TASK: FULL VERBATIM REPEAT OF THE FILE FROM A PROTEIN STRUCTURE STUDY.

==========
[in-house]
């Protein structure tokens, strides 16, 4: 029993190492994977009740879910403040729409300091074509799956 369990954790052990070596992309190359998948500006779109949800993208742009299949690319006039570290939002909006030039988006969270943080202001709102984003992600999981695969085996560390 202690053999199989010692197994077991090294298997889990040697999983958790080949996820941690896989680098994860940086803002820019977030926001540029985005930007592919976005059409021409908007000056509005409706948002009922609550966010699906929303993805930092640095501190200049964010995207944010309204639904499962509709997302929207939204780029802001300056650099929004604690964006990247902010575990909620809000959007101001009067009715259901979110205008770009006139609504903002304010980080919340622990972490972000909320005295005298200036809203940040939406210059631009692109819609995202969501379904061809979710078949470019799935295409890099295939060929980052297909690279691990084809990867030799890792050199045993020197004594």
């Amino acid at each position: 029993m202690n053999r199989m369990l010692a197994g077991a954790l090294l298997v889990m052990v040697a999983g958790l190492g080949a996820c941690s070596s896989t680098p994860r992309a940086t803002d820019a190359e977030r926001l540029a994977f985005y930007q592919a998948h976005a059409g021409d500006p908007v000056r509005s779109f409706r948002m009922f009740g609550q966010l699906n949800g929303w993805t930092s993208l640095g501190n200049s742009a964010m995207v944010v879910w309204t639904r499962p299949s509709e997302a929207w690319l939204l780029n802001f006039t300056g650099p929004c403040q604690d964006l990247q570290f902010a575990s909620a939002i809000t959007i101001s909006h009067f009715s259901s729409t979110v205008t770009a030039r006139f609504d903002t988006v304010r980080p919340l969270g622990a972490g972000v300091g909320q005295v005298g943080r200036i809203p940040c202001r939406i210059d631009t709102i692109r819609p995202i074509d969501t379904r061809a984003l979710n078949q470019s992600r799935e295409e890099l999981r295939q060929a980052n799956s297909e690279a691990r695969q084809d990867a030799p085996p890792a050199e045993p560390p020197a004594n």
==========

[in-house]
């Protein structure tokens, strides 16, 4: 029993190492994977009740879910403040729409300091074509799956 369990954790052990070596992309190359998948500006779109949800993208742009299949690319006039570290939002909006030039988006969270943080202001709102984003992600999981695969085996560390 202690053999199989010692197994077991090294298997889990040697999983958790080949996820941690896989680098994860940086803002820019977030926001540029985005930007592919976005059409021409908007000056509005409706948002009922609550966010699906929303993805930092640095501190200049964010995207944010309204639904499962509709997302929207939204780029802001300056650099929004604690964006990247902010575990909620809000959007101001009067009715259901979110205008770009006139609504903002304010980080919340622990972490972000909320005295005298200036809203940040939406210059631009692109819609995202969501379904061809979710078949470019799935295409890099295939060929980052297909690279691990084809990867030799890792050199045993020197004594």
């Amino acid at each position: 029993m202690n053999r199989m369990l010692a197994g077991a954790l090294l298997v889990m052990v040697a999983g958790l190492g080949a996820c941690s070596s896989t680098p994860r992309a940086t803002d820019a190359e977030r926001l540029a994977f985005y930007q592919a998948h976005a059409g021409d500006p908007v000056r509005s779109f409706r948002m009922f009740g609550q966010l699906n949800g929303w993805t930092s993208l640095g501190n200049s742009a964010m995207v944010v879910w309204t639904r499962p299949s509709e997302a929207w690319l939204l780029n802001f006039t300056g650099p929004c403040q604690d964006l990247q570290f902010a575990s909620a939002i809000t959007i101001s909006h009067f009715s259901s729409t979110v205008t770009a030039r006139f609504d903002t988006v304010r980080p919340l969270g622990a972490g972000v300091g909320q005295v005298g943080r200036i809203p940040c202001r939406i210059d631009t709102i692109r819609p995202i074509d969501t379904r061809a984003l979710n078949q470019s992600r799935e295409e890099l999981r295939q060929a980052n799956s297909e690279a691990r695969q084809d990867a030799p085996p890792a050199e045993p560390p020197a004594n």